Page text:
Daughter of last Hecla lighthouse keeper reflects on its history
The job of operating the lighthouse turned to automation in the 1960s
It's been decades since Charlynne Grimolfson lived by the Gull Harbour lighthouse her father operated, but she says her heart and soul are still there.
"It's the memories of my mom and dad when they were happy, when we were all content, the type of life we lived — it was so peaceful," she said.
Though the Prairies are not usually associated with lighthouses, the Gull Harbour lighthouse on Hecla Island has stood for more than a century, and is part of the Icelandic heritage of the island.
Its origin dates back to 1898, when the first lighthouse was built, equipped with a foghorn and kerosene lamp operated manually by a lighthouse keeper who lived next door. A second, taller lighthouse was added 30 years later.
Grimolfson's father, Oli, was the last keeper of the Gull Harbour lighthouse, between 1950 and 1960. Every night, perched at the top of the 23-metre structure, he guided the kerosene lamp, whose beam was used to lead boats through the darkness of Lake Winnipeg.
Charlynne lived in a small house without electricity, built on the shore of the lake with her four siblings.
There were many nights where she says her father would ride on his boat into difficult conditions, and her family never knew if he was coming back alive.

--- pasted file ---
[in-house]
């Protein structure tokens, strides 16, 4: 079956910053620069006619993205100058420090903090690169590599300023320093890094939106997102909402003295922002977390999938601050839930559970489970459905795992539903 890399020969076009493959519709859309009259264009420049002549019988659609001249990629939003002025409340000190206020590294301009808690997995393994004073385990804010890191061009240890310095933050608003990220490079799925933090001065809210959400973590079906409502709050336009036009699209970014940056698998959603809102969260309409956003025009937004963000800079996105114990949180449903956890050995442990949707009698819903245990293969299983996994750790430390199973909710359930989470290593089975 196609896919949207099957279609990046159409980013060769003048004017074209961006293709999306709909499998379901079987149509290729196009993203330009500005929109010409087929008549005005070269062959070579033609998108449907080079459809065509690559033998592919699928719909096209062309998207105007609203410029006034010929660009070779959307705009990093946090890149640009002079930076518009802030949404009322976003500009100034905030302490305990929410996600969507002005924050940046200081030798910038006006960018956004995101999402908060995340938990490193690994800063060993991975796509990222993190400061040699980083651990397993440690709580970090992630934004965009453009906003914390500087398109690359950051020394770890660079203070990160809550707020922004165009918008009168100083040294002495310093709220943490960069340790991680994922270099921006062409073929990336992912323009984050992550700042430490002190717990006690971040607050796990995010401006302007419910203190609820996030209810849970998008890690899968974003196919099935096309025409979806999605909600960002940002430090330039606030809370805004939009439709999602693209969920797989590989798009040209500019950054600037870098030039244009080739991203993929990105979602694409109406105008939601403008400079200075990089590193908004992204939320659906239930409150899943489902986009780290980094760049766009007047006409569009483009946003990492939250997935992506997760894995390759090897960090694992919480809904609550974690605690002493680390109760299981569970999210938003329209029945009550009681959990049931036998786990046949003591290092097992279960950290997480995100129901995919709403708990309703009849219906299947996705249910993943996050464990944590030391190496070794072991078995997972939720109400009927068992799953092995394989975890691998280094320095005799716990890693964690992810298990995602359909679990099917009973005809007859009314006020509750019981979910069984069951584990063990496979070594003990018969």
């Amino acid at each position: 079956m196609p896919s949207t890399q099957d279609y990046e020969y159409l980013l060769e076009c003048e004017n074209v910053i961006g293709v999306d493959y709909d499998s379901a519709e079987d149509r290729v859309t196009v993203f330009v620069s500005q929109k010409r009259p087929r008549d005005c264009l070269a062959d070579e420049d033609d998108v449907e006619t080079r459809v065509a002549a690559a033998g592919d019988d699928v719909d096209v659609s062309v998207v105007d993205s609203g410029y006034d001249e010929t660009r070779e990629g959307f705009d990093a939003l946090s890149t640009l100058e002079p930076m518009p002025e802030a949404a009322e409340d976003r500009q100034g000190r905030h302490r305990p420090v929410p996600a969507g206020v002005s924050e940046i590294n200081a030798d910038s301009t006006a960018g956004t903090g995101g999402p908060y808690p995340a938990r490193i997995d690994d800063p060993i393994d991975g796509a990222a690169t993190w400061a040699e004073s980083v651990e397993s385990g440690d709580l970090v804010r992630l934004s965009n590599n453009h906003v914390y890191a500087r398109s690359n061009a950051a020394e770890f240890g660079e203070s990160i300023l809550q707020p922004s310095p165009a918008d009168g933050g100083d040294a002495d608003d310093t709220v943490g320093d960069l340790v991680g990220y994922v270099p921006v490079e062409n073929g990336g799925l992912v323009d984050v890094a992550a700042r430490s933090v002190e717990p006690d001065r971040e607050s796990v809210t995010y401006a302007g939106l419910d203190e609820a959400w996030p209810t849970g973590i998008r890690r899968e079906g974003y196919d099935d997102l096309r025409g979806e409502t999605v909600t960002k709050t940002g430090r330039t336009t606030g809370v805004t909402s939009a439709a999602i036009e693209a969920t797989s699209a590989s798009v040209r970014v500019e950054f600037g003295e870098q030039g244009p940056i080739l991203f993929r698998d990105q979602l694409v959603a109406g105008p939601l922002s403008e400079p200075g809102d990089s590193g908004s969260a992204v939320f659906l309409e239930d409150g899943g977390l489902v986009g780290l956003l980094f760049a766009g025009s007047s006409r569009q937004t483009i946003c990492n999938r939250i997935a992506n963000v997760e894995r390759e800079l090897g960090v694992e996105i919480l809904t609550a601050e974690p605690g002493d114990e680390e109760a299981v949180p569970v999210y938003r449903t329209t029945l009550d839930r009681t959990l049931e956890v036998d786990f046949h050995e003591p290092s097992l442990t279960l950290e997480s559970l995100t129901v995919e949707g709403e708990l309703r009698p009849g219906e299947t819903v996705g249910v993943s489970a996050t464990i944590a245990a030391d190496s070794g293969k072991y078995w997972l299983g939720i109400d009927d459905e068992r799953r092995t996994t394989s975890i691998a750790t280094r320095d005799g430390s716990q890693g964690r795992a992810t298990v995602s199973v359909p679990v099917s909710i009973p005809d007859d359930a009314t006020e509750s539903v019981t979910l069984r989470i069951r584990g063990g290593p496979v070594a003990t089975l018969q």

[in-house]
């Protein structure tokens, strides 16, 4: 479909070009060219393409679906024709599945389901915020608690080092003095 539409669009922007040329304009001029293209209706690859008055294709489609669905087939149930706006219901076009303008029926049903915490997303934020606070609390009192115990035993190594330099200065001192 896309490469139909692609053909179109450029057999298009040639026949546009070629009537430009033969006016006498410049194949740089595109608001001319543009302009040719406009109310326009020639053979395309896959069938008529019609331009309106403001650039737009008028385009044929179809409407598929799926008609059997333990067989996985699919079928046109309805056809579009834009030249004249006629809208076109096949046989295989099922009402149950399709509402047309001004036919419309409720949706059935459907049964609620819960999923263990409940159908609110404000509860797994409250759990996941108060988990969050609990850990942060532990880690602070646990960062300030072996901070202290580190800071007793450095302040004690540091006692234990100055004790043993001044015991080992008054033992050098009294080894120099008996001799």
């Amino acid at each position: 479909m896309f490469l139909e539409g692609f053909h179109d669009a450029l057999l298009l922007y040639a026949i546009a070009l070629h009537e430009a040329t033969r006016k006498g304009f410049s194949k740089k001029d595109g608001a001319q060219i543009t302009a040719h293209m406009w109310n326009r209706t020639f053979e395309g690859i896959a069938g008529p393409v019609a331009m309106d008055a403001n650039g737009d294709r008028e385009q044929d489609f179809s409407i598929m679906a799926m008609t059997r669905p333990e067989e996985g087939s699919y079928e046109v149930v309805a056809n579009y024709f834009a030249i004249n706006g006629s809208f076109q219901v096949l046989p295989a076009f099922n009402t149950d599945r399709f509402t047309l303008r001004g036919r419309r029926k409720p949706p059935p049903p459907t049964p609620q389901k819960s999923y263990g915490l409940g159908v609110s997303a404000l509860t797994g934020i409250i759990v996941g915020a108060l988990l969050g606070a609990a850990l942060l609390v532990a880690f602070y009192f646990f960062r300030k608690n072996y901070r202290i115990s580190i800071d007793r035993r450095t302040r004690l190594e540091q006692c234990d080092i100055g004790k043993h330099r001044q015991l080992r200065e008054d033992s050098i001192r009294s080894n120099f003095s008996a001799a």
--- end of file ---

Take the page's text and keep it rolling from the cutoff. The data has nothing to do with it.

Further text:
On one occasion, Oli nearly drowned when his boat sank. He only survived by holding onto a piece of his boat until he was picked up, Charlynne recalled.
Once, the family's home was even threatened when a boat came barrelling toward it, before making a sharp turn and narrowly avoiding slamming into the shore.
Still, Charlynne says her father took pride in the job.
"He was proud of his work, proud of so many friends from the boats, proud that he did save lives … by being there and making sure the lights were on, by doing the foghorn for hours," she said.
In 1961, an electric lamp was installed and the system was fully automated, making Oli Grimolfson's job obsolete.
"It was terrible for us, because we wanted to live there the rest of our lives," she said.
"We were just told 'you have to leave,' and we didn't have any choice."
The lighthouses are now designated heritage sites, after being at risk of being torn down for years.
The older lighthouse came under the responsibility of the province of Manitoba, which classified it as a historic building and began work to restore the structure.
The newer lighthouse is still operated and maintained by the Canadian Coast Guard, and continues to guide fishermen and boaters on Lake Winnipeg.
When these lighthouses were built, the island was mainly inhabited by settlers of Icelandic origin.
Maxine Ingalls, who was raised on Hecla Island, was part of the campaign to save the lighthouses. She says she thinks it is critical to preserve them because they bore witness to the history of the island.
"To me, I'm fighting for something that really has some significance, and I would hate to think that this would be gone," she said.
"It's just part of my heritage, my own personal heritage. I would just think that there's many families here who feel that same way."
With files from Pierre Verriere